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Garden of Delights : * Elizabeth J. Berry says her Brand Library galleries exhibit celebrates "the sexy, the sensuous, the fun." Some dark, frightening images offer a balance.

March 25, 1994|NANCY KAPITANOFF | SPECIAL TO THE TIMES; Nancy Kapitanoff writes regularly about art for The Times.

GLENDALE — To enter the realm of Elizabeth J. Berry at the Brand Library Art Galleries is to lose oneself in an ambience of sensuous shapes and colors.

Constructions and paintings in her installation, "Unfinished Business," draw viewers into fruitful gardens, the nature of the four seasons and charming visions of camaraderie.

"You have to promote and support and celebrate the bright, the sexy, the sensuous, the fun," Berry said. "If you only look at the dark, the bad, that's what you're going to get."

But don't expect nirvana here. Although Berry presents images that convey life's joy, she also reflects upon some of its ghastly aspects.

Her brightly colored, house-like construction filled with replicas of apples, eggs and other earthly delights represents her idealized desire for children to be raised in gardens.

But the piece refers to the "sins of the fathers" and is called "House of Incest." A smiling but scary, sun-like father figure stands over the structure.

The shape at the bottom of "Father Box" is a coffin. The face of the father is "nasty, creepy," but, Berry said, it "nonetheless is still a life-giving force.

"Maleness is not inherently bad, but given the shape of human history, the balance between male and female, and within individuals, is out of balance."

Although she enjoyed bridging craftsmanship with fine art in her early constructions, the power of their implications became frightening to her.

"I needed to distance myself from them, so I started painting," something she had not done since she graduated from college in 1981, Berry said.

Originally from the East Coast, she lived in Los Angeles for 2 1/2 years before beginning a divorce and moving back to Rochester, N.Y., in 1992. "The objects are much more constructed. The paintings are a lot more intuitive."

Berry began a series of egg-shaped images on wood called "Power Shields," symbolic forces that served as her protection. The process of making them involved a building up and sanding down of many layers of paint and other mediums, such as gold or silver leaf.

With the egg shape as a symbol for generative powers, the womb and blood, "I'm exploring aspects of woman-ness," Berry said. Her use of the word "sister" in the titles of images relating to the seasons--such as "Sister Moon Over Spring"--is "a conscious choice to reclaim things for women--the female aspect to them."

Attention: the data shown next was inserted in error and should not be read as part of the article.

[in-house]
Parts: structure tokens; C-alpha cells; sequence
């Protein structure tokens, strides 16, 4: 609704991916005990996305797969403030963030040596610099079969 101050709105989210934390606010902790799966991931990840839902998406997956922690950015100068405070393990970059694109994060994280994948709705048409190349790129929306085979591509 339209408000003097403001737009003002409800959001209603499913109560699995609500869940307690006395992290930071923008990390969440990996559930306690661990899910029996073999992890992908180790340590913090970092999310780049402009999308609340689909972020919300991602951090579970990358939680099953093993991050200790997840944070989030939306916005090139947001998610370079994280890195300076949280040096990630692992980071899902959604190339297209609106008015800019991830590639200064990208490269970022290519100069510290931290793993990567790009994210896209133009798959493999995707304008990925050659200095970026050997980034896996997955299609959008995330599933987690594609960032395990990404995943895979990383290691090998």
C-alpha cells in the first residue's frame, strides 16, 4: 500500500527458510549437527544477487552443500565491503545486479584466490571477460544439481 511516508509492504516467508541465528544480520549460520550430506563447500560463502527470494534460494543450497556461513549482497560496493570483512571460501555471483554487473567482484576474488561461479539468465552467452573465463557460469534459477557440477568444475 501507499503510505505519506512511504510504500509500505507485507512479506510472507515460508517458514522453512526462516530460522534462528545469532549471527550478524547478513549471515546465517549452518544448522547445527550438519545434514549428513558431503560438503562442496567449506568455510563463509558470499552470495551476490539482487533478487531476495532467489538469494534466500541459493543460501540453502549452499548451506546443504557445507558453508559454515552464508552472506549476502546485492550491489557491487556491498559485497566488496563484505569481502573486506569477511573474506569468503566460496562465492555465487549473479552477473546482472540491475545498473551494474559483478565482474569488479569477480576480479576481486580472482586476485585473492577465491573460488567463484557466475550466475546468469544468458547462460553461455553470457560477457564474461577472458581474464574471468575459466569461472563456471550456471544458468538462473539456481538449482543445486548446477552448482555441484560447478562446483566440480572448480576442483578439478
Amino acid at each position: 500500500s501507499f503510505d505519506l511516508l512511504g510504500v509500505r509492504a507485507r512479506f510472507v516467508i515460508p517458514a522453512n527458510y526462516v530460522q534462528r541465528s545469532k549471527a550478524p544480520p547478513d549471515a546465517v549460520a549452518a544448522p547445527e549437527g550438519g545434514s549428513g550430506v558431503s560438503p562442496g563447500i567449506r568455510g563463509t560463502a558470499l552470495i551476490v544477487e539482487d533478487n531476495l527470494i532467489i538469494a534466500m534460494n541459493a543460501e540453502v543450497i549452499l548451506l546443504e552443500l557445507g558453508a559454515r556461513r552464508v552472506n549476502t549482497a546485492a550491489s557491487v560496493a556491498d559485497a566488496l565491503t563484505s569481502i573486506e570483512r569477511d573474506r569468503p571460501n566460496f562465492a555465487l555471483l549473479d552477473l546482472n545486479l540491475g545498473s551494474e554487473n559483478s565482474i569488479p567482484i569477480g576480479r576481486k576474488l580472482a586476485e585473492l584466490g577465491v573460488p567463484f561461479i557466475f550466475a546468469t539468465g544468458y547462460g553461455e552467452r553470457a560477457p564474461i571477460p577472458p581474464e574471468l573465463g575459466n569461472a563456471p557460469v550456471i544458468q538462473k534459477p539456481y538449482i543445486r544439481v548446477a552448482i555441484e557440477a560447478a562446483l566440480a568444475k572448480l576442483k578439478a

But she is also concerned with larger, inclusive symbolism. In one "shield," the egg becomes sperm. "I try to look at the marriage of the forces, not the combat in them," she said.

The emotional "Angry Woman Shield" and "Crying Child Shield"--of paper, graphite, beeswax, colored pencil and acrylic--were done after a visit with her parents at Christmas last year.

The "Memory Shield," which she also began after the holidays, "went through a zillion different appearances," Berry said. "Do we protect ourselves by bearing memory? Is it a good thing to always mine and unearth? There is depth in the layers, but also a glossing over."

Berry considers the "L.A. Egg" a transition piece, one of the first of her less weighty works.

The egg floats in front of an abstract landscape of lighter, almost pastel tones, but they are not entirely joyous. "I see that sky as beautiful, and as smoggy, murky sky. The grass is not real green."

A more recent, cheerful construction such as "Three Sisters" combines eggshells with luscious materials--beads, bells and peacock feathers--to revel in the joys of women's friendships.

"Birth of Emma," in honor of Berry's niece, joins wooden eggs with velvet, glitter and bird likenesses.

Among her latest paintings are the "Receding" shields. "I don't need them so much anymore," she said. "The paintings taught me that an awful lot of healing can happen on an intuitive level."

Also in the gallery are assemblages by Gail Tomura. A fine complement to Berry's work, Tomura's pieces depict the lighter and darker sides of life with "a gracious acceptance of both sides," she said.

Tomura combines contrasting materials such as burnt matches and glitter to express this dichotomy and "to show that they can be compatible and harmonious. It is visually beautiful to blend those things together," she said. "The tactile quality is so key."

"Resigned & Gracious" showcases a woman with black hair and brown eyes and, like the other work, is "somewhat autobiographical in nature," she said.


What: "Elizabeth Berry: Installation" and "Gail Tomura: Assemblage."

Location: Brand Library Art Galleries, 1601 W. Mountain St., Glendale.

Hours: 1 to 9 p.m. Tuesdays and Thursdays, 1 to 6 p.m. Wednesdays and 1 to 5 p.m. Fridays and Saturdays. Ends April 5.

Call: (818) 548-2050.

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